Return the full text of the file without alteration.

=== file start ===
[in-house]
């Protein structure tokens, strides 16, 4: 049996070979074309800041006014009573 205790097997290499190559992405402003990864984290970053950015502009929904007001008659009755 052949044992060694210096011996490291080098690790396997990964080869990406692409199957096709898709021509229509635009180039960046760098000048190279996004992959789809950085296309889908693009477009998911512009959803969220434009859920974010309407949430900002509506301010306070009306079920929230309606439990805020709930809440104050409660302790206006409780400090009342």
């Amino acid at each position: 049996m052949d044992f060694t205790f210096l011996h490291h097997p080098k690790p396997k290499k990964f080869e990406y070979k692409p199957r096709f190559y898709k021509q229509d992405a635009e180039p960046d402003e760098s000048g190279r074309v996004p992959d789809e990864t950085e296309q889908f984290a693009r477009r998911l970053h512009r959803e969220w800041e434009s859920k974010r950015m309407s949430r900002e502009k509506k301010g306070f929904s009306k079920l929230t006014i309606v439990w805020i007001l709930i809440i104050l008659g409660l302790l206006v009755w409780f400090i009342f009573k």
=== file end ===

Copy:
[in-house]
């Protein structure tokens, strides 16, 4: 049996070979074309800041006014009573 205790097997290499190559992405402003990864984290970053950015502009929904007001008659009755 052949044992060694210096011996490291080098690790396997990964080869990406692409199957096709898709021509229509635009180039960046760098000048190279996004992959789809950085296309889908693009477009998911512009959803969220434009859920974010309407949430900002509506301010306070009306079920929230309606439990805020709930809440104050409660302790206006409780400090009342």
């Amino acid at each position: 049996m052949d044992f060694t205790f210096l011996h490291h097997p080098k690790p396997k290499k990964f080869e990406y070979k692409p199957r096709f190559y898709k021509q229509d992405a635009e180039p960046d402003e760098s000048g190279r074309v996004p992959d789809e990864t950085e296309q889908f984290a693009r477009r998911l970053h512009r959803e969220w800041e434009s859920k974010r950015m309407s949430r900002e502009k509506k301010g306070f929904s009306k079920l929230t006014i309606v439990w805020i007001l709930i809440i104050l008659g409660l302790l206006v009755w409780f400090i009342f009573k």